Digital Transaction News
Breach-Related Woes Continue to Pile up for Beleaguered Heartland
The breach-related troubles just keep piling on for merchant acquirer Heartland Payment Systems Inc., according to the acquirer’s annual report filed on Monday with the U.S. Securities and Exchange Commission. In the filing, Heartland revealed the data breach it sustained last year is under investigation not only by the U.S. Department of Justice, the SEC, the Federal Trade Commission, and the Office of the Comptroller of the Currency, but also by the Federal Financial Institutions Examination Council, attorneys general of several states, including Louisiana, the Canadian Privacy Commission, and other government officials.
Negative publicity from the breach, which Heartland disclosed Jan. 20, also could cause an increase in merchant attrition, according to Heartland’s filing. During 2008, 2007, and 2006, Heartland experienced average annual attrition of 17.3%, 12.6% and 11.1%, respectively. Major causes of attrition included business closures, transfers of merchants’ accounts to competitors, account closures initiated by Heartland due to heightened credit risks, or contract breaches by merchants.
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Friday, March 20, 2009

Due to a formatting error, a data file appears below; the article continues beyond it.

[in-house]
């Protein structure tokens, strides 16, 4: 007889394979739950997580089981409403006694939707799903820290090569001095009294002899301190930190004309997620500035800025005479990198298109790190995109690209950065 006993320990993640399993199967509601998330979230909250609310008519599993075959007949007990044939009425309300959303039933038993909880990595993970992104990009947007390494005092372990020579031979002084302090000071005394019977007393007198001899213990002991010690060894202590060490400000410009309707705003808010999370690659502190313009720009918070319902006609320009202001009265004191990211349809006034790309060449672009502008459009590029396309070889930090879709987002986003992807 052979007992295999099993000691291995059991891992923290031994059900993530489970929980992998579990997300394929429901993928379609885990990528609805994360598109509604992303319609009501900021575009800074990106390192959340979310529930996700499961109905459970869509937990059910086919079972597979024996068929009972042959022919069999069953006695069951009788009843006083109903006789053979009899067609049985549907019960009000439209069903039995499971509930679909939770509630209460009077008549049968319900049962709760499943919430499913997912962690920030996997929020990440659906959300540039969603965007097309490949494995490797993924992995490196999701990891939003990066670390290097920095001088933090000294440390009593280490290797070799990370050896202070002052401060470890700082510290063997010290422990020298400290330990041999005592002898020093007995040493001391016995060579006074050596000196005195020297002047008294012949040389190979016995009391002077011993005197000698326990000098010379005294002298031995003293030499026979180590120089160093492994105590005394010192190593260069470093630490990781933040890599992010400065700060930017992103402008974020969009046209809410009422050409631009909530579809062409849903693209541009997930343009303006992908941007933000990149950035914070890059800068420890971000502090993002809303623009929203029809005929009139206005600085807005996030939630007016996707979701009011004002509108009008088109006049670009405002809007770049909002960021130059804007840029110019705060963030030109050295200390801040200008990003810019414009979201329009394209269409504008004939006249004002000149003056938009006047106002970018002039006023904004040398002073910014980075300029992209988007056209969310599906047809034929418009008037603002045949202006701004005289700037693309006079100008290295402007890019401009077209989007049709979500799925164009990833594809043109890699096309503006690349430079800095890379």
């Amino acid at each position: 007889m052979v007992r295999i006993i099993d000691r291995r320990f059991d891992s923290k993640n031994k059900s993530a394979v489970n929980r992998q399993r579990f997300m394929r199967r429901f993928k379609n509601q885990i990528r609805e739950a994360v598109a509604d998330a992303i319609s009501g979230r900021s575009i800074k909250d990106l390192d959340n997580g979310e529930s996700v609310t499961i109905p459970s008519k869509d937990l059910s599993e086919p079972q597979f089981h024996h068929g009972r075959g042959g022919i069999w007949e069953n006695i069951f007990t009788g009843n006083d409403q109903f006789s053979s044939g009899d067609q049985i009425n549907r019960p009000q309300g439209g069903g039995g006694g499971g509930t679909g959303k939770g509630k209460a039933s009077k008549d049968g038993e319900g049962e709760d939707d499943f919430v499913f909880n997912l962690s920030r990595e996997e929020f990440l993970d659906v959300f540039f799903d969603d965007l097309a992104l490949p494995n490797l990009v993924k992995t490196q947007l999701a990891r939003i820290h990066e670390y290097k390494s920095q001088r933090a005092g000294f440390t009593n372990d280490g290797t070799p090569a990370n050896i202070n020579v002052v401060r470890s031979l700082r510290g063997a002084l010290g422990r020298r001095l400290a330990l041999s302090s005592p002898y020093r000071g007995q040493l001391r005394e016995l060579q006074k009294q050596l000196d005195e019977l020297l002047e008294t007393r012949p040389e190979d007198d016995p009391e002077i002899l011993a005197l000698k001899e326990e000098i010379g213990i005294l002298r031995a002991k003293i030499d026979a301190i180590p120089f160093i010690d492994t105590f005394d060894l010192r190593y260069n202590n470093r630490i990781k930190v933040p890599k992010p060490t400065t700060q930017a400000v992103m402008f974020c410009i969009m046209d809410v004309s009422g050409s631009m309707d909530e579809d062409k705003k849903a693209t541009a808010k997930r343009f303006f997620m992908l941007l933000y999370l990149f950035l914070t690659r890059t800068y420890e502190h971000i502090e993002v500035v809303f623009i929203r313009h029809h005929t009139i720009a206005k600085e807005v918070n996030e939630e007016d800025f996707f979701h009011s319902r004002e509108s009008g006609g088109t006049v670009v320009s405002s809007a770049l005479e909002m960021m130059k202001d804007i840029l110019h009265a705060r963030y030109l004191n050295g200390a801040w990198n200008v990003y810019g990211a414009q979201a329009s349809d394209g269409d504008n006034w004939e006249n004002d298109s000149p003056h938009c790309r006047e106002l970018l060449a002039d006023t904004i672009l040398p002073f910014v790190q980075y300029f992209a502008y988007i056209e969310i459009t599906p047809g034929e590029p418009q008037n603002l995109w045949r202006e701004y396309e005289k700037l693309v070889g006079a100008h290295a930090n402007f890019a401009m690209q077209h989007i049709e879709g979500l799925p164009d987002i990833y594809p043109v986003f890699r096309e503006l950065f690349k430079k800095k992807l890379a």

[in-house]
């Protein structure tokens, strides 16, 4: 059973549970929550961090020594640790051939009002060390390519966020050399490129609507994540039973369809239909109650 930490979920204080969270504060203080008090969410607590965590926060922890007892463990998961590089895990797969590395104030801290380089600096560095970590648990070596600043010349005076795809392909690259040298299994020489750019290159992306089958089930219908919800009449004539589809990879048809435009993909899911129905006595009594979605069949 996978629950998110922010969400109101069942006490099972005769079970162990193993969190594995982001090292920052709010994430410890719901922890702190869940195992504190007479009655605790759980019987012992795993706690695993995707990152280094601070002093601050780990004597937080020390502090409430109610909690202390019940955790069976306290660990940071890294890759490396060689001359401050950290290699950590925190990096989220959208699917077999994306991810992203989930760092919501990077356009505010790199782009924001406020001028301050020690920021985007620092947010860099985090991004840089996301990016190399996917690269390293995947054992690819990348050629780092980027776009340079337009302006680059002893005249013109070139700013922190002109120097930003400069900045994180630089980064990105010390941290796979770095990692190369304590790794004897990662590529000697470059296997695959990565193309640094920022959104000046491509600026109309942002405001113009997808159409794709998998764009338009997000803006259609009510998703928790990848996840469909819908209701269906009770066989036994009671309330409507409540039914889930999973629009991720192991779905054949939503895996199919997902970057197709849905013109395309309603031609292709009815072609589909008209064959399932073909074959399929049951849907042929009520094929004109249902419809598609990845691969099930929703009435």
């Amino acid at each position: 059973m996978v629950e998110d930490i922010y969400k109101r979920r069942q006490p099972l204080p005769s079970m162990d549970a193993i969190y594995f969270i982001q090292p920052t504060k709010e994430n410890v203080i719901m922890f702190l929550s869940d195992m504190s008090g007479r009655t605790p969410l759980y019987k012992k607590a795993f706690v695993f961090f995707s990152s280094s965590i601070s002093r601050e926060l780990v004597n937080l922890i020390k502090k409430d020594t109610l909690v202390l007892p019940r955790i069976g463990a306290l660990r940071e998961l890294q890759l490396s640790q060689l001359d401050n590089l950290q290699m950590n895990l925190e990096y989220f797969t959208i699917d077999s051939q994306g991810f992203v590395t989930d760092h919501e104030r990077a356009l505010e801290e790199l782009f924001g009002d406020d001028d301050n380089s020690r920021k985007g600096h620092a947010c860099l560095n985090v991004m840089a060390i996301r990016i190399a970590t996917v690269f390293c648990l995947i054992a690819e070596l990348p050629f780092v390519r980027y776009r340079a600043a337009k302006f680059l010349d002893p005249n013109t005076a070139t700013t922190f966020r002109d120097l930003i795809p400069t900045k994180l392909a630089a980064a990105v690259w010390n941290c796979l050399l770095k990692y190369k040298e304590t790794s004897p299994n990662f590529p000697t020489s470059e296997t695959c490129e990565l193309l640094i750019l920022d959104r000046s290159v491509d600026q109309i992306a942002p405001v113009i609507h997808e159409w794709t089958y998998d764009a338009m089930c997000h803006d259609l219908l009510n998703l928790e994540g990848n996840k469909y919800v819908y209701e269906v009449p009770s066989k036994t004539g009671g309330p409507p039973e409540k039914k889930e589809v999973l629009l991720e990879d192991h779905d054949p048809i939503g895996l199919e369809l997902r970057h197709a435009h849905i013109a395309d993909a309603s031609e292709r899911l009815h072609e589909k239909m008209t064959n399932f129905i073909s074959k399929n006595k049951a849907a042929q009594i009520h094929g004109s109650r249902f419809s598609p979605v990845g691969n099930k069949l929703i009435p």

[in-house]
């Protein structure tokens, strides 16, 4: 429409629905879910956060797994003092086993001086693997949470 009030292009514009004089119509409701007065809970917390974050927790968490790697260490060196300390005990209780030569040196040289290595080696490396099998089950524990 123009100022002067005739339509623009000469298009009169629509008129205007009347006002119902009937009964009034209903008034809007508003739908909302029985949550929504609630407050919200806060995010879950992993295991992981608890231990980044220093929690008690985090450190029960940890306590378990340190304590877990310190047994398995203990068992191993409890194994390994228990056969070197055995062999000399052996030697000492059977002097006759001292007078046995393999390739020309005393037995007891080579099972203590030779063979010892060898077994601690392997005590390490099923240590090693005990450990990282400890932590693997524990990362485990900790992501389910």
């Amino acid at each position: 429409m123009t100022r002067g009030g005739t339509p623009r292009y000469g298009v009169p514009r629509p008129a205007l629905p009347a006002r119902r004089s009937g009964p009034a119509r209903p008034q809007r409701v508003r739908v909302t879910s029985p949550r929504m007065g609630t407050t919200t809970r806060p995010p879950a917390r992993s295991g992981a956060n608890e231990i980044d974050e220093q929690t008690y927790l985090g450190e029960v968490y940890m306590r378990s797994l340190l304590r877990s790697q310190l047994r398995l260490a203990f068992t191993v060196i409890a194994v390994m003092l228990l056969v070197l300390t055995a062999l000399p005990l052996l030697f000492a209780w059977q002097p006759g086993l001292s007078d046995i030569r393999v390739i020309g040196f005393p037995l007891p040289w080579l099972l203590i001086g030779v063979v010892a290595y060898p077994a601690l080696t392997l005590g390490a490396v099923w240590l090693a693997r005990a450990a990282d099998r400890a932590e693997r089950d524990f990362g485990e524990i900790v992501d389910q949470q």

Duplicate Debit Debacle Hits Best Buy, Macys. Who’s Next?
Written by Evan Schuman and Fred J. Aun
March 18th, 2009
Following a December glitch at Macys that saw 8,000 customers double- and tripled charged for debit transactions comes word of an eerily similar triple charge glitch at Best Buy this month.
In both cases, the retailers initially painted the problems as isolated incidents. In both cases, the retailers thought initial debit card swipes didn’t work and asked the customer to try again, sometimes twice more. And in both cases, the banks removed money from the consumer’s bank account equivalent to two and three times the price of the product.
Could these be coincidences? Might they indeed be isolated debit card incidents? Absolutely. But this also might be an initial heads up that the debit card system relied on by major retailers today has inherent flaws. What happened, with both Macys and Best Buy, with software specifically designed to look for and prevent these kinds of multiple identical charges? What about the systems at the card processors and the banks?
The most frightening part about debit card transactions today is that they subject retailers to a debit double whammy. Debit transactions are exponentially more delicate—and more prone to glitching—than their credit card counterparts. At the same time, an error with a debit transaction can deliver an order of magnitude more damage, potentially cleaning out a customer’s bank account and causing them to unknowingly bounce checks to everyone they’re trying to pay. Few IT glitches have the potential to get a loyal customer in trouble with the police, but debit card glitches have that distinction.
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